English version


From Longman Dictionary of Contemporary English
Related topics: Government
oligarchyol‧i‧gar‧chy /ˈɒləɡɑːki $ ˈɑːləɡɑːrki/ noun (plural oligarchies)  1 [countable usually singular]PG a small group of people who run a country or organization, or a country that is run by a small group of people2 [uncountable]PG when a country or organization is run by a small group of people Eventually oligarchy took over from democracy.
Examples from the Corpus
oligarchyPerhaps inevitably, with such wealth and diversity an oligarchy of local tradesman emerged, organised into a merchant guild.The struggle is probably better understood as one between a dominant oligarchy and those whom they excluded from power.However, because of the opposition of a still-powerful landed oligarchy, the effects of the legislation were diluted.But the municipal oligarchy was too weak to pursue its course for long, and eventually came to terms with the state.In Britain the big cities were notoriously in the hands of the oligarchy of local businessmen.These educational institutions suffer from very poor standards and give tacit or open support to the oligarchy.The corrupt types include tyranny, oligarchy, and democracy.Whenever oligarchy took over from democracy, pay for office was one of the first things to be abolished.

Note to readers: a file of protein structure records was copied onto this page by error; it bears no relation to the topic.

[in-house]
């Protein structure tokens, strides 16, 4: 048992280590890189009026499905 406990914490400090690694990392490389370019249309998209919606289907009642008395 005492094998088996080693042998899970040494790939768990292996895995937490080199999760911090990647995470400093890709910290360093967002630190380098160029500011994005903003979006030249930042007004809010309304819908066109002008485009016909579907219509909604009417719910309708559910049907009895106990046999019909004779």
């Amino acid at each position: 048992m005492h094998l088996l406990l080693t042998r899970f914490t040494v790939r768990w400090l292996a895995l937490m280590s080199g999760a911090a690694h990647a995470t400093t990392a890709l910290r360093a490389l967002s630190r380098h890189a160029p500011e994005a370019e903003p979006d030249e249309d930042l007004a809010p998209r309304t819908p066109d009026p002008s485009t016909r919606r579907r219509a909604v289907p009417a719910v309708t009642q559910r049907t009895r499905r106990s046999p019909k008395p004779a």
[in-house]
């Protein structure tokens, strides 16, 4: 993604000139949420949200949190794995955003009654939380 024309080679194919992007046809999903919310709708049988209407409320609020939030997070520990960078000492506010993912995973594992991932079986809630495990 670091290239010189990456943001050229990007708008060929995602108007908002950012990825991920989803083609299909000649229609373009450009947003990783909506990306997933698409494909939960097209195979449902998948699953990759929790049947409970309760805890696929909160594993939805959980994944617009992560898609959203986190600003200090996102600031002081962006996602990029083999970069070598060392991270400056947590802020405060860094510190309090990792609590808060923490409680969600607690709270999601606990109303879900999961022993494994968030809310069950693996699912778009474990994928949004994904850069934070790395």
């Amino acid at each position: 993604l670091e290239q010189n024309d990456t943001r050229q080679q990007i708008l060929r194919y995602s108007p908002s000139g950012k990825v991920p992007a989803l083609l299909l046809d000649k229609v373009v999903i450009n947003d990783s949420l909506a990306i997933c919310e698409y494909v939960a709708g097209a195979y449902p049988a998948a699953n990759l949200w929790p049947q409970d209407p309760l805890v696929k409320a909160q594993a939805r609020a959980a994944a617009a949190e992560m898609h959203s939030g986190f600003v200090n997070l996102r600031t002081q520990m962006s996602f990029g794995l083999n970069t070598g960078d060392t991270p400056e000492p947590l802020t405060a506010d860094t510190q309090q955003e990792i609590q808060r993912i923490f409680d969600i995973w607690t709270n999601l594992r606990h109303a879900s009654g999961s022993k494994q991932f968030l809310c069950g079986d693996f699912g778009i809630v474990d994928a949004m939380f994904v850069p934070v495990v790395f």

From Longman Business Dictionaryoligarchyol‧i‧gar‧chy /ˈɒləgɑːkiˈɑːləgɑːrki, ˈoʊ-/ noun (plural oligarchies)1[uncountable] when a country is ruled or controlled by a small group of people, usually from the same social classOligarchy took over from democracy.2[countable] a country, organization, industry etc controlled by a small group of people, or the group who control itThe industry is dominated by an oligarchy of three oil companies.oligarch noun [countable]the changing alliances of Russia’s corporate oligarchsoligarchic (also oligarchical) adjectivethe dominance of a small oligarchical group of businessmen
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